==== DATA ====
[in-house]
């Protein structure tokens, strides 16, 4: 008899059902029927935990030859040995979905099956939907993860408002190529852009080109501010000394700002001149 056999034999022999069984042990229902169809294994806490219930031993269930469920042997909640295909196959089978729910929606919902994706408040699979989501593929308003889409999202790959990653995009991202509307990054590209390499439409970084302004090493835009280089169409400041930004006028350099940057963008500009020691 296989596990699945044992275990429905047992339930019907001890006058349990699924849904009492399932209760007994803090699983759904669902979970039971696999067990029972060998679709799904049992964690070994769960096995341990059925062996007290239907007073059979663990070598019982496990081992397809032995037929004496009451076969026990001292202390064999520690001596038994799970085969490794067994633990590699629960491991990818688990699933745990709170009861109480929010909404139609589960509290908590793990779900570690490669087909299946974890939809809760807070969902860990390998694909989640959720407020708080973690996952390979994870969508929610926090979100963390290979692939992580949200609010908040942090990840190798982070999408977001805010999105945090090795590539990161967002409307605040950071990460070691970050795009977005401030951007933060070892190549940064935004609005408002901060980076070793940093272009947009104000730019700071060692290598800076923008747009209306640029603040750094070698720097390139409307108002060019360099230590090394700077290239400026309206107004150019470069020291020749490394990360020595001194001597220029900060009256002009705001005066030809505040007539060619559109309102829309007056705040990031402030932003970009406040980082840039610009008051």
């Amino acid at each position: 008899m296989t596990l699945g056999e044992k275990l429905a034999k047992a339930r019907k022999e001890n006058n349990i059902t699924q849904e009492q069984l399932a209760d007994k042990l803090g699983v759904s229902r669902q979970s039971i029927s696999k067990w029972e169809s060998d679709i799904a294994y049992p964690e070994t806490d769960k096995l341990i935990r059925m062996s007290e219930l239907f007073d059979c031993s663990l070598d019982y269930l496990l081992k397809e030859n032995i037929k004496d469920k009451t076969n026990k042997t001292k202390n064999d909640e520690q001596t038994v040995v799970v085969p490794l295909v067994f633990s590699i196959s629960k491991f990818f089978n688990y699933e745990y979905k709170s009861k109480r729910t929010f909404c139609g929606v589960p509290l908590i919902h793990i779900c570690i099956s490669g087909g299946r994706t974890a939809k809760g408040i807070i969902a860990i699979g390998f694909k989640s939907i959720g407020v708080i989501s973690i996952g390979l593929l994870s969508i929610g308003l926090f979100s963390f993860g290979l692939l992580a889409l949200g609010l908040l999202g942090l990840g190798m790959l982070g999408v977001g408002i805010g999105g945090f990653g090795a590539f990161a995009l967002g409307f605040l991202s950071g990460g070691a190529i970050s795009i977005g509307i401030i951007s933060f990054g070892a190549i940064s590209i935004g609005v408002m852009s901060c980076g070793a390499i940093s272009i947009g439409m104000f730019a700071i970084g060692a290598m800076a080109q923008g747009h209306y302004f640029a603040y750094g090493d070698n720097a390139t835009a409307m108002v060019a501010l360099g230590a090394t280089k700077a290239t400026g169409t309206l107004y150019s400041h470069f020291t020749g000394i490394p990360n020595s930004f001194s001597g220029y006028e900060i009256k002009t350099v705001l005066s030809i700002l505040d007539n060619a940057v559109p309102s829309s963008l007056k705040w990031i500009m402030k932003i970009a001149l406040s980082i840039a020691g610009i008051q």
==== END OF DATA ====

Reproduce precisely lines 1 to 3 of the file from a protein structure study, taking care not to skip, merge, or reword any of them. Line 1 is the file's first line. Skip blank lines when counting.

[in-house]
């Protein structure tokens, strides 16, 4: 008899059902029927935990030859040995979905099956939907993860408002190529852009080109501010000394700002001149 056999034999022999069984042990229902169809294994806490219930031993269930469920042997909640295909196959089978729910929606919902994706408040699979989501593929308003889409999202790959990653995009991202509307990054590209390499439409970084302004090493835009280089169409400041930004006028350099940057963008500009020691 296989596990699945044992275990429905047992339930019907001890006058349990699924849904009492399932209760007994803090699983759904669902979970039971696999067990029972060998679709799904049992964690070994769960096995341990059925062996007290239907007073059979663990070598019982496990081992397809032995037929004496009451076969026990001292202390064999520690001596038994799970085969490794067994633990590699629960491991990818688990699933745990709170009861109480929010909404139609589960509290908590793990779900570690490669087909299946974890939809809760807070969902860990390998694909989640959720407020708080973690996952390979994870969508929610926090979100963390290979692939992580949200609010908040942090990840190798982070999408977001805010999105945090090795590539990161967002409307605040950071990460070691970050795009977005401030951007933060070892190549940064935004609005408002901060980076070793940093272009947009104000730019700071060692290598800076923008747009209306640029603040750094070698720097390139409307108002060019360099230590090394700077290239400026309206107004150019470069020291020749490394990360020595001194001597220029900060009256002009705001005066030809505040007539060619559109309102829309007056705040990031402030932003970009406040980082840039610009008051």
């Amino acid at each position: 008899m296989t596990l699945g056999e044992k275990l429905a034999k047992a339930r019907k022999e001890n006058n349990i059902t699924q849904e009492q069984l399932a209760d007994k042990l803090g699983v759904s229902r669902q979970s039971i029927s696999k067990w029972e169809s060998d679709i799904a294994y049992p964690e070994t806490d769960k096995l341990i935990r059925m062996s007290e219930l239907f007073d059979c031993s663990l070598d019982y269930l496990l081992k397809e030859n032995i037929k004496d469920k009451t076969n026990k042997t001292k202390n064999d909640e520690q001596t038994v040995v799970v085969p490794l295909v067994f633990s590699i196959s629960k491991f990818f089978n688990y699933e745990y979905k709170s009861k109480r729910t929010f909404c139609g929606v589960p509290l908590i919902h793990i779900c570690i099956s490669g087909g299946r994706t974890a939809k809760g408040i807070i969902a860990i699979g390998f694909k989640s939907i959720g407020v708080i989501s973690i996952g390979l593929l994870s969508i929610g308003l926090f979100s963390f993860g290979l692939l992580a889409l949200g609010l908040l999202g942090l990840g190798m790959l982070g999408v977001g408002i805010g999105g945090f990653g090795a590539f990161a995009l967002g409307f605040l991202s950071g990460g070691a190529i970050s795009i977005g509307i401030i951007s933060f990054g070892a190549i940064s590209i935004g609005v408002m852009s901060c980076g070793a390499i940093s272009i947009g439409m104000f730019a700071i970084g060692a290598m800076a080109q923008g747009h209306y302004f640029a603040y750094g090493d070698n720097a390139t835009a409307m108002v060019a501010l360099g230590a090394t280089k700077a290239t400026g169409t309206l107004y150019s400041h470069f020291t020749g000394i490394p990360n020595s930004f001194s001597g220029y006028e900060i009256k002009t350099v705001l005066s030809i700002l505040d007539n060619a940057v559109p309102s829309s963008l007056k705040w990031i500009m402030k932003i970009a001149l406040s980082i840039a020691g610009i008051q």